Sunday, April 29, 2007

The New Porn

Here's an article on porn in the NY Times Sunday Magazine today that approaches Pulitzer quality. I actually wanted to keep reading by the end, something I don't often get from Sunday Magazine articles.
...The porn business, in short, has a community standard of its own. What starts on the fringes works its way to the center. And this affects all of us since, more and more, the center of porn culture has converged with the fringes of popular culture. But Kink’s purchase of the armory represents a quirky quantum leap in the process Cambria describes: taking a real-life fetish traditionally relegated to underground clubs and the ethereal back channels of the Web and moving it directly into a brick-and-mortar landmark in the middle of a city — unabashedly, with the conviction that both it and porn can belong there.

For those who feel that B.D.S.M. porn, or any porn, is toxic and reprehensible, the fact that at least some of it is being produced by thoughtful, educated young people might only be more troubling — a sign of how deep into respectable society it has reached. Then Cambria’s point would be more terrifying still: as such material stitches itself more tightly into the mainstream, through both its consumers and its producers, it strengthens its own legality. It makes itself unobscene.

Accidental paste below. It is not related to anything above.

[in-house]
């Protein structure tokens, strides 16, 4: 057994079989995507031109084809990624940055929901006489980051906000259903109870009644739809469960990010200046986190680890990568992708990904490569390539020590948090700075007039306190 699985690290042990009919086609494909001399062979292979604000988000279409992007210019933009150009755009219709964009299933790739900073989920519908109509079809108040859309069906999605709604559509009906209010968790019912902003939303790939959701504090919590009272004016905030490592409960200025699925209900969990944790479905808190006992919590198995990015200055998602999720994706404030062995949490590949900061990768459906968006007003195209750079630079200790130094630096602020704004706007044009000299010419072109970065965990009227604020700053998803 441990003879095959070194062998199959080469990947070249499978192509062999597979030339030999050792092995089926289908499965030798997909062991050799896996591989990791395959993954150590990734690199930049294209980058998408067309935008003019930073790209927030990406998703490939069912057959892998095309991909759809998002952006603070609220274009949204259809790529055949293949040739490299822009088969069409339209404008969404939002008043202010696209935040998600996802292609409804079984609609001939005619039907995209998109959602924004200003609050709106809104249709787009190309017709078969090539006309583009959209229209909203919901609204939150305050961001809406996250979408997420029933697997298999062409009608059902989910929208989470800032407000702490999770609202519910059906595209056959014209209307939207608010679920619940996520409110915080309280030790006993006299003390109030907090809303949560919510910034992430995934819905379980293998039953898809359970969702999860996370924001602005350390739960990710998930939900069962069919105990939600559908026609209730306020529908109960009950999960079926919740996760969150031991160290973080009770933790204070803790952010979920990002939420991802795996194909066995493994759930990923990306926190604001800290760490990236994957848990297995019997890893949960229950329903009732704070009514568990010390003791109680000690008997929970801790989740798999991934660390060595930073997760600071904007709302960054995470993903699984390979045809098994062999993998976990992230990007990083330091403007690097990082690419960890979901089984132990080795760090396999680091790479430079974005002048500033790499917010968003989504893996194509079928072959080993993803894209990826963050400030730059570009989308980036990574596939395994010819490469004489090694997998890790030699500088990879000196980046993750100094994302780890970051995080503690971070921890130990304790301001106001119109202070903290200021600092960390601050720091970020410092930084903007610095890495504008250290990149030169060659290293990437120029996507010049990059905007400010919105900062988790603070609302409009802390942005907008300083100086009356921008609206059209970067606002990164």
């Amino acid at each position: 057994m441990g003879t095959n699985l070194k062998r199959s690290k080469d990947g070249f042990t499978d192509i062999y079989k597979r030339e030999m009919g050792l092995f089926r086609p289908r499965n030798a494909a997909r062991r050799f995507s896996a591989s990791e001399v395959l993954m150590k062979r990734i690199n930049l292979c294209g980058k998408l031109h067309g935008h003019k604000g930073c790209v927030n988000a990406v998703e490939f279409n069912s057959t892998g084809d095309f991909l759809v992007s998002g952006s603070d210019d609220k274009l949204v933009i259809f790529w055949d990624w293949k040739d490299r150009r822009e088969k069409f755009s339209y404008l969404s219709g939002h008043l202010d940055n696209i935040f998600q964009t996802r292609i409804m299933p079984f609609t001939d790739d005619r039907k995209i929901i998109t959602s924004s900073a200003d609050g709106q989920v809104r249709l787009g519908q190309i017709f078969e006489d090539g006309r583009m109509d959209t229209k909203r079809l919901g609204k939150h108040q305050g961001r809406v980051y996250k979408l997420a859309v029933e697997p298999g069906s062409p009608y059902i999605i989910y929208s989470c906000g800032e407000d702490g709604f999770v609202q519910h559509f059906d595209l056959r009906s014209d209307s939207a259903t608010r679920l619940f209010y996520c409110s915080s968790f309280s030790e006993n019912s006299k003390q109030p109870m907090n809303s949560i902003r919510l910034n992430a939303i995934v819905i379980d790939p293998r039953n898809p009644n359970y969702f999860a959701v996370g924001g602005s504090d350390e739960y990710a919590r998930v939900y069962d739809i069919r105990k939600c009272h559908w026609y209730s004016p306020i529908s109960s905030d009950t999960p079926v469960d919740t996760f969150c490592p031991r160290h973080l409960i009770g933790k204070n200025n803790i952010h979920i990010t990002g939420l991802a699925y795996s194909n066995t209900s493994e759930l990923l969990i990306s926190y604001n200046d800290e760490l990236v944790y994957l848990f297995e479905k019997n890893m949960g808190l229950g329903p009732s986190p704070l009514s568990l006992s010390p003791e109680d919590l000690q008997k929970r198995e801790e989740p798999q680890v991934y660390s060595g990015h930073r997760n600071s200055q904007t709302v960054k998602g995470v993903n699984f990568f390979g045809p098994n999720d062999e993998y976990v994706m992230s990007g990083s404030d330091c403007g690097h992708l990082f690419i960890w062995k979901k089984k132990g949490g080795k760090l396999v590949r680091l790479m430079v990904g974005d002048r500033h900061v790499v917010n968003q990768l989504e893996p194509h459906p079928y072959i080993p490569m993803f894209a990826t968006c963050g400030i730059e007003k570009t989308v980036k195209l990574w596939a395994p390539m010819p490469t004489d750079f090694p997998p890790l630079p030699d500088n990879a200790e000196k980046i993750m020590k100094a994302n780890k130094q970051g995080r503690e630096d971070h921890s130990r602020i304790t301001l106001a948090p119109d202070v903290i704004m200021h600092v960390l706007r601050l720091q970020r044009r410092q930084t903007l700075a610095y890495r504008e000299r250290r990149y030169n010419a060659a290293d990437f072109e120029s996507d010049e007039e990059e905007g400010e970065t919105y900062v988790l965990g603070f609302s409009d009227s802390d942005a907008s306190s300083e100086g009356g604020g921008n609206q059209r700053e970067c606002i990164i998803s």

But Acworth, for his part, seems to find hope in some of the developments of the last decade, signs that some unfortunate misunderstandings are being righted. I asked him what he would think if one day he could walk into Wal-Mart and find racks of constrictive leather corsets. “I think it would be great,” he said. Though at that point, he added, in a world so awash with kinkiness: “I’ll probably stop making money. But I won’t mind that. A life goal will have been completed.”

1 comment:

He who was anon said...

Porn is very troubling in the same way that drugs are troubling. While clearly individuals can and do particpate in both activities more or less willingly (at least initially), the damage caused can be quite severe to temselves and others.

Using pornography is ethically troubling to me because there is no way of knowing of the models are consenting or coerced by money or drugs.

That being said, I do enjoy much of the imagery and the human form is quite pleasant to view in many cases.

I prefer live and in person to fantasy creations, but there is no doubt that these idealized images have great power (economic and physiologial).

Perhaps the downsides might be managed in the same way we attempt to deal with alcohol and other legal drugs. More oversight (especially medical and psychiatric), rehabilitation facilities for participants wishing to leave the life.